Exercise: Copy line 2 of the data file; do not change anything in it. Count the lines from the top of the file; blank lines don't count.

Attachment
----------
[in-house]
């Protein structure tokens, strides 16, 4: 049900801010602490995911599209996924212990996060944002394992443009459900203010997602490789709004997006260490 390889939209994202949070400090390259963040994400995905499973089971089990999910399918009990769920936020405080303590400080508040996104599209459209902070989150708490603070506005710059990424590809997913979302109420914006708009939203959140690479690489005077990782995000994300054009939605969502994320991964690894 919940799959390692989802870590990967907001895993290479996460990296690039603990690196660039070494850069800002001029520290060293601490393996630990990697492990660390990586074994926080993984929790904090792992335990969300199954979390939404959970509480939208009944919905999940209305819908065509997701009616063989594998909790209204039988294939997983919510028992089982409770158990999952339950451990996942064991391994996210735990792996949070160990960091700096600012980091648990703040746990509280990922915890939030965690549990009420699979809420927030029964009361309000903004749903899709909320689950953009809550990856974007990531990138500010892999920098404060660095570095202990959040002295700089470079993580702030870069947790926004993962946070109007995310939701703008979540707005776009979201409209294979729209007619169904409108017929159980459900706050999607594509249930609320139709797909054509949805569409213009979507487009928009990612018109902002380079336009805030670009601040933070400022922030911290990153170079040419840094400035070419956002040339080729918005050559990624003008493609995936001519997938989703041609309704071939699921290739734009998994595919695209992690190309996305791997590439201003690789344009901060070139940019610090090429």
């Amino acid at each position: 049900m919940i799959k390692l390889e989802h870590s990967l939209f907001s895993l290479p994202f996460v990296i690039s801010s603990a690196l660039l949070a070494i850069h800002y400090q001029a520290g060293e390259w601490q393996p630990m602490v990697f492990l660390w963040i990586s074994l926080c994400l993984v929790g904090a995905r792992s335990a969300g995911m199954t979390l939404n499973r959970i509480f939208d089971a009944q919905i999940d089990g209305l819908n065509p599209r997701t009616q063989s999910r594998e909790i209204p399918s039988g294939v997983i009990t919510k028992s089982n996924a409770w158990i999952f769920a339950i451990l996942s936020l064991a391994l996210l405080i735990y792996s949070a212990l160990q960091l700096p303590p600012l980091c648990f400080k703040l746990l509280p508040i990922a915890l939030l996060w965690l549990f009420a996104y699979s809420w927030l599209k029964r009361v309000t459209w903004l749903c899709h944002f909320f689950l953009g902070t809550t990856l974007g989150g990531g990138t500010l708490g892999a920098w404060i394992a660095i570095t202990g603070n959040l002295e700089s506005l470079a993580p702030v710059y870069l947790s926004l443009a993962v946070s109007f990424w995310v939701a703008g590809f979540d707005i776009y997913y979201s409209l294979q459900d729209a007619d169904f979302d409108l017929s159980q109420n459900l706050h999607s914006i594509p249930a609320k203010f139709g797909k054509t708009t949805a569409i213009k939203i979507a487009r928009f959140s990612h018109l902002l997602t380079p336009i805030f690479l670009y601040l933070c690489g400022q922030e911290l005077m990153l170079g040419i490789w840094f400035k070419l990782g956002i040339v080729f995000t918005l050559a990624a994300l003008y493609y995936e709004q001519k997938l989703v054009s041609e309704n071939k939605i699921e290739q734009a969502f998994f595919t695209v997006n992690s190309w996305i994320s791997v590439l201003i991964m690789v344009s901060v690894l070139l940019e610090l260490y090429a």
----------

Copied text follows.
């Protein structure tokens, strides 16, 4: 049900801010602490995911599209996924212990996060944002394992443009459900203010997602490789709004997006260490 390889939209994202949070400090390259963040994400995905499973089971089990999910399918009990769920936020405080303590400080508040996104599209459209902070989150708490603070506005710059990424590809997913979302109420914006708009939203959140690479690489005077990782995000994300054009939605969502994320991964690894 919940799959390692989802870590990967907001895993290479996460990296690039603990690196660039070494850069800002001029520290060293601490393996630990990697492990660390990586074994926080993984929790904090792992335990969300199954979390939404959970509480939208009944919905999940209305819908065509997701009616063989594998909790209204039988294939997983919510028992089982409770158990999952339950451990996942064991391994996210735990792996949070160990960091700096600012980091648990703040746990509280990922915890939030965690549990009420699979809420927030029964009361309000903004749903899709909320689950953009809550990856974007990531990138500010892999920098404060660095570095202990959040002295700089470079993580702030870069947790926004993962946070109007995310939701703008979540707005776009979201409209294979729209007619169904409108017929159980459900706050999607594509249930609320139709797909054509949805569409213009979507487009928009990612018109902002380079336009805030670009601040933070400022922030911290990153170079040419840094400035070419956002040339080729918005050559990624003008493609995936001519997938989703041609309704071939699921290739734009998994595919695209992690190309996305791997590439201003690789344009901060070139940019610090090429």